During this period, in Gansu, Ningxia, and Qinghai where Muslims such as Hui, Salar, Dongxiang, Baoan, and other Muslims lived, the introduction of Islamic Sufism led to the formation of of of Sufi "men and eunuch" factions. As early as the end of the Song Dynasty and the beginning of the Yuan Dynasty, the Sufi monks of Islam had missionary activities in the southeast coast of China and some important places in the interior, but they did not form any sects. Since the end of the Ming Dynasty and the beginning of the Qing Dynasty, after the opening of the maritime ban, the traffic between China and the West has been smooth. Some Sufi missionaries from West Asia and Central Asia have come to Northwest China to spread Sufism teachings. There are also Chinese Muslims who have accepted the Soviet Union for hajj to Mecca and study tours to Arab countries. He returned to his country to preach after Philippine thought. Sufism's preaching about reality and illusion, purifying the soul for the unity of man and lord, and advocating perseverance, asceticism, abstinence, and practice have great appeal to impoverished Muslims.
With the continuous improvement Menhuan founder of the reputation of the increasing number of believers, Menhuan also came into being, has the size to form Menhuan 33, according to their religious claims, mainly Hom Di Line, Zhehelinye, Hu Feiye, and Kubrinye are often called " Four Gate Eunuchs ". The characteristics of the eunuch are, first of all, respecting the founder of the eunuch, called "old man" and "sheik", and believers regard them as the leader of the "Way of Allah". When he was alive, he was revered by the faithful. After his death, he would build a "Gongbei" tomb in his cemetery. The believers went to pay respects and chant scriptures every year on his death day. Secondly, the eunuchs administer many church workshops. To manage the masses of religious people, the hierarch appointed " Reis " as an agent to serve as the headmaster of the central mosques of various religious workshops, thus forming an expanded teaching workshop system with layers of affiliation. Third, some eunuch masters practice the hereditary system, "taking the descendants of the founders as their heads for all generations." A small number of eunuchs advocated the system of passing on meritocracy, but the successors of the leader also came from their relatives.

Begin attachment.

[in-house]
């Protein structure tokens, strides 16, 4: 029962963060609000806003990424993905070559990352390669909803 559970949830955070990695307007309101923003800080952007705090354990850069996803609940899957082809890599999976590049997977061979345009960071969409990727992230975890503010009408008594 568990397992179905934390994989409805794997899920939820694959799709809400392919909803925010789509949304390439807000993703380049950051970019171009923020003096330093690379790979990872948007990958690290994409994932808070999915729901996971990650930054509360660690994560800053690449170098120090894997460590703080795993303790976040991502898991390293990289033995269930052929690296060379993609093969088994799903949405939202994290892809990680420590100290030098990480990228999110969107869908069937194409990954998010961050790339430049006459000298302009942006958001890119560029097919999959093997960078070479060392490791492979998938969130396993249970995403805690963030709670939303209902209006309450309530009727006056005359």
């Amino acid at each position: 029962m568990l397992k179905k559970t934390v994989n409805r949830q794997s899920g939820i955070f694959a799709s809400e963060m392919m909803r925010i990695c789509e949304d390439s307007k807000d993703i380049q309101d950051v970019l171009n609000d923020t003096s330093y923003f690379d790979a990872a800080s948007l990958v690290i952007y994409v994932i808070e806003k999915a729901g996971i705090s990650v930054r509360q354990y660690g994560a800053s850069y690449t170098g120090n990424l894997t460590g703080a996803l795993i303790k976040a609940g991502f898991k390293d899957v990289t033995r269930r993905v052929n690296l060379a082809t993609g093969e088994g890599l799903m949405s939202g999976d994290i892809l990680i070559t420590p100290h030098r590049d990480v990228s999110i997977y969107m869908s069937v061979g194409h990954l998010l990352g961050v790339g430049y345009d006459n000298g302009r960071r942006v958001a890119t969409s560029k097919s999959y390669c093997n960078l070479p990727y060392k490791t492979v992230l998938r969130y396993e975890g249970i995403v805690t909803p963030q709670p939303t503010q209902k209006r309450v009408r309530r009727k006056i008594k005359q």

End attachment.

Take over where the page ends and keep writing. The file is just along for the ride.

Around the time of the Five Dynasties and the Northern Song Dynasty, Islam began to spread to Xinjiang from Central Asia. It is different from the mainland in the mode of transmission. According to historical records, in the early 10th century, the Uighurs when a westward Uighurs (now the Uighur ancestors) in the Khan clan Ponte led the ground and living in Central Asia seven Chu River to River Valley (now Kyrgyzstan and Kazakhstan in some areas ) of Geluolu ancient magma, Oghuz, such as at March Turkic peoples, established in the Western Karakhanid (about 940 to 1211). The Khanate practiced the "double sweat system" common to nomads. The khan was called Arslan ("Lion" in Turkic language) Khan, the resident Balasagon (tokamak in Kyrgyzstan), and the deputy Khan called Bugle (ie male camel) Khan, the station early in Talas (now Kazakhstan Dzhambul ), later moved to Kashgar Kashgar (now Xinjiang Kashi ). According to the 14th-century Uyghur historian Gemal Karsi's Supplement to the Surah Dictionary, in the first half of the 10th century, the first Great Khan of the dynasty, the grandson of Vigach Kadir Khan, was based in Kashgar. Datuk Bugle Khan, sheltered in Atushi, north of KashgarUnder under the influence of Abu Nasr Samani, a member of the Central Asian Saman Dynasty (874～996), he first accepted the Islamic faith. After fighting with his uncle Augustus Lechak and winning, the Khanate The East Branch took the lead to convert to Islam, the precedent of the Islamization of the Karahan Dynasty. In 955, after Musa Abdul Kerim became Khan, he designated Islam as the state religion and promoted Islam to the area of the Great Khan in the struggle for the throne.